munich history greece
FALLMERAYER, JAKOB Pniurr. (1791-1861), a German traveller and historical investigator, best known for his opinions in regard to the ethnology of the modern Greeks, was born, the son of a poor peasant, at Tschiitsch, near Brixen in Tyrol, 10th December 1791. In 1809 he absconded from the cathedral school at Brixen and repaired to Salzburg, where he studied theology, the Semitic languages, and history. At the university of Landshut, to which he next removed, he at first applied himself to jurisprudence, but soon again devoted his exclusive attention to history and philology. During the Napoleonic wars the still youthful student forsook his books, joined the Bavarian infantry m1813, took part in a battle near Hanau, and accom- panied his regiment to France. Receiving his discharge in 1818, he was successively engaged as teacher and professor in the gymnasium at Augsburg, and in the pro-gymnasium and lyceum at Landshut. The three years from 1831 to 1834 ho spent in travel, along with the Russian Count Ostermann Tolstoi, visiting Egypt, Palestine, Syria, Cyprus, Rhodes, Constantinople, Greece, and Naples. On his return be was elected in 1835 a member of the Royal Bavarian Academy of Sciences, but he soon after left the country again on account of political troubles, and spent the greater part of the next four years with Count Tolstoi at Geneva. Constantinople, Trapezunt, Athos, Macedonia, Thessaly, and Greece were visited by him during 1840-41; and after some years' residence in Munich he returned in 1847 to the East, and travelled through parts of Palestine, Syria, and Asia Minor. The political changes in Bavaria invited him home in 1848, and he was appointed professor of history in the Munich university, and made a member of the national congress at Frankfort-on-the-Maine, Ile there joined the left or opposition party, and in the following year he accompanied the rump-parliament to Stuttgart, a course of action which naturally led to his expulsion from his professorate. During the winter of 1849-50 he was obliged to live in Switzerland to escape arrest, but the amnesty of April 1850 enabled him to return to Munich. He died April 26, 1861. His contributions to the history of Greece in the Middle Ages are of great value ; and though his theory that the Greeks of the present day are almost pure Slavonians, with hardly a drop of true Greek blood in their veins, has not been accepted in tote by other investigators, it has served to modify the opinions of even his greatest opponents. A criticism of his views will be found in Hopf's Geschichte Griechenlands (reprinted from Ersch and Gruber's Enc yet.); and in Finlay's history of Greece in the Middle Ages.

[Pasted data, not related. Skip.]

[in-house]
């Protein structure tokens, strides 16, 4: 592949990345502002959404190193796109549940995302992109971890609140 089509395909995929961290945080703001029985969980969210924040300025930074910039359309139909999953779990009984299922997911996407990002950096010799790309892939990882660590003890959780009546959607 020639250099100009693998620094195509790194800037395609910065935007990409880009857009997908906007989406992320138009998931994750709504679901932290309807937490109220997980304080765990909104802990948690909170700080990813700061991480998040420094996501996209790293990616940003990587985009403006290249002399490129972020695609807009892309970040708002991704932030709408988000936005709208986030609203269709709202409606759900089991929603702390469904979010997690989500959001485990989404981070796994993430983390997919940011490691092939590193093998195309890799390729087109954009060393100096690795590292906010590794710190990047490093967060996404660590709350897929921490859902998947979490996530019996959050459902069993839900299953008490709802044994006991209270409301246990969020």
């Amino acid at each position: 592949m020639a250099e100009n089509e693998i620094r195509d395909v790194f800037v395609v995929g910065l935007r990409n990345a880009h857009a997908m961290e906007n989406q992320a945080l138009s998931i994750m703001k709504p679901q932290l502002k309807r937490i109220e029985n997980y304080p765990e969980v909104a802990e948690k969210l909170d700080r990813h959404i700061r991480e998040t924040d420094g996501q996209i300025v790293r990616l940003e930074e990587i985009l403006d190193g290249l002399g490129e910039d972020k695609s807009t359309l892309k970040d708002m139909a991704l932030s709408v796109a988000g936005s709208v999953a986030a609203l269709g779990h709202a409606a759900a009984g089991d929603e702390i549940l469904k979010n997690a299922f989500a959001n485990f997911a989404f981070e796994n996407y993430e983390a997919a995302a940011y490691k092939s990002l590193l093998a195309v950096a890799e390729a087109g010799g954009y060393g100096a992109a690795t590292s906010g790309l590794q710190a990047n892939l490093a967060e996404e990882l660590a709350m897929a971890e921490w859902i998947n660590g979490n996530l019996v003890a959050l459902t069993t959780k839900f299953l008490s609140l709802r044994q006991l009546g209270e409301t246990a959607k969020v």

His works are - Geschichle des Kaiserthums Trapezunt, Munich, 1827 ; Geschichtc der Halbiasel -11-area inn Mittclalter, Stuttgart, 1830-1836 ; Ucber die Entstehung der Neugriechen, Stuttgart, 1835 ; " Originalfragmente, Chroniken, u. s. w., zur Geschiehte des K. Trapezunts," Munich, 1843, in Abhandi. der. hist. Glasse der K. Baycrisch Akad. TViss.; Fragmente was dem Orient, Stuttgart, 1845 ; Denkschrift liter Golgotha mud alas heilige Grab, Munich, 1852, and Des Todte dicer, 1853 - both of which had appeared in the Abhandlungcn of the Academy ; Das Albanesische Element in Griechenluml, HI. parts, in the Abhandl. for 1860-1866. After his death there appeared at Leipsie in 1861, under the editorship of A. Thomas, three volumes of Ocsammelte Werke, containing Nene Fragmente ass dent Orient, Kritische Vcrsuche, and Studien sand Erinnerungen arras MCL11071 Leben. A sketch of his life will also be found in L. Steub, Ilerbsttage in Tyrol, Munich, 1867.